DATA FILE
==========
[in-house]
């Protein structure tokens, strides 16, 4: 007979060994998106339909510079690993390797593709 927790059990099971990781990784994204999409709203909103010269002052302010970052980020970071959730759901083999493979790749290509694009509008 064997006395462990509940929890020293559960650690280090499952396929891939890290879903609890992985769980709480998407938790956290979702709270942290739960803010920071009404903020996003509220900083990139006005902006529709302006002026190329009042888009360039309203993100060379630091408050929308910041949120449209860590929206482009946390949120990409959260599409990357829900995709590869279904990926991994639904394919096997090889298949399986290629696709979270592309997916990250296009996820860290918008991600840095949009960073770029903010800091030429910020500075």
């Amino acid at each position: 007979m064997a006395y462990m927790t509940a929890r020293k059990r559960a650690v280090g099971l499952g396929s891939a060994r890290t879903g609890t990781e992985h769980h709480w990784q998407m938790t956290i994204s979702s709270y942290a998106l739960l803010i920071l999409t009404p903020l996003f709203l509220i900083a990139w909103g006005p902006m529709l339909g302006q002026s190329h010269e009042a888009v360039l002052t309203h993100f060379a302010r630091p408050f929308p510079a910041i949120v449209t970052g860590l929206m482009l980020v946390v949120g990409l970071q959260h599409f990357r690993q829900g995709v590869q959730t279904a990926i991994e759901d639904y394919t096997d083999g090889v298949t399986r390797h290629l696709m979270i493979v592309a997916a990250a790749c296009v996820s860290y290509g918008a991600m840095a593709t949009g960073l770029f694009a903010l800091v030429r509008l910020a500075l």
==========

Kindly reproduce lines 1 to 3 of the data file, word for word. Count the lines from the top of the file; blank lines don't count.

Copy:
[in-house]
């Protein structure tokens, strides 16, 4: 007979060994998106339909510079690993390797593709 927790059990099971990781990784994204999409709203909103010269002052302010970052980020970071959730759901083999493979790749290509694009509008 064997006395462990509940929890020293559960650690280090499952396929891939890290879903609890992985769980709480998407938790956290979702709270942290739960803010920071009404903020996003509220900083990139006005902006529709302006002026190329009042888009360039309203993100060379630091408050929308910041949120449209860590929206482009946390949120990409959260599409990357829900995709590869279904990926991994639904394919096997090889298949399986290629696709979270592309997916990250296009996820860290918008991600840095949009960073770029903010800091030429910020500075």
């Amino acid at each position: 007979m064997a006395y462990m927790t509940a929890r020293k059990r559960a650690v280090g099971l499952g396929s891939a060994r890290t879903g609890t990781e992985h769980h709480w990784q998407m938790t956290i994204s979702s709270y942290a998106l739960l803010i920071l999409t009404p903020l996003f709203l509220i900083a990139w909103g006005p902006m529709l339909g302006q002026s190329h010269e009042a888009v360039l002052t309203h993100f060379a302010r630091p408050f929308p510079a910041i949120v449209t970052g860590l929206m482009l980020v946390v949120g990409l970071q959260h599409f990357r690993q829900g995709v590869q959730t279904a990926i991994e759901d639904y394919t096997d083999g090889v298949t399986r390797h290629l696709m979270i493979v592309a997916a990250a790749c296009v996820s860290y290509g918008a991600m840095a593709t949009g960073l770029f694009a903010l800091v030429r509008l910020a500075l």